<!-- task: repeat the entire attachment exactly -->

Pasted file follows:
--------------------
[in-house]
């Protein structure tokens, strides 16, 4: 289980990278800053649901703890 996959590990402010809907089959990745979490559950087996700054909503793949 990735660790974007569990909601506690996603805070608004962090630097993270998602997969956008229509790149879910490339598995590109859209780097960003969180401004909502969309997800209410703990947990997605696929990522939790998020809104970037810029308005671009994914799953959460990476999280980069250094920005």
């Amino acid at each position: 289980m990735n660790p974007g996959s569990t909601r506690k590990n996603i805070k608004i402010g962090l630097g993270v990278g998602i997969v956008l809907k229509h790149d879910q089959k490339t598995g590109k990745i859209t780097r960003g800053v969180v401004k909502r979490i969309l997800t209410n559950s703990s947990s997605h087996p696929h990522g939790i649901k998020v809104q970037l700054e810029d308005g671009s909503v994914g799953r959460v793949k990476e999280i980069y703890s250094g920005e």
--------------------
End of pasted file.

[in-house]
């Protein structure tokens, strides 16, 4: 289980990278800053649901703890 996959590990402010809907089959990745979490559950087996700054909503793949 990735660790974007569990909601506690996603805070608004962090630097993270998602997969956008229509790149879910490339598995590109859209780097960003969180401004909502969309997800209410703990947990997605696929990522939790998020809104970037810029308005671009994914799953959460990476999280980069250094920005």
């Amino acid at each position: 289980m990735n660790p974007g996959s569990t909601r506690k590990n996603i805070k608004i402010g962090l630097g993270v990278g998602i997969v956008l809907k229509h790149d879910q089959k490339t598995g590109k990745i859209t780097r960003g800053v969180v401004k909502r979490i969309l997800t209410n559950s703990s947990s997605h087996p696929h990522g939790i649901k998020v809104q970037l700054e810029d308005g671009s909503v994914g799953r959460v793949k990476e999280i980069y703890s250094g920005e």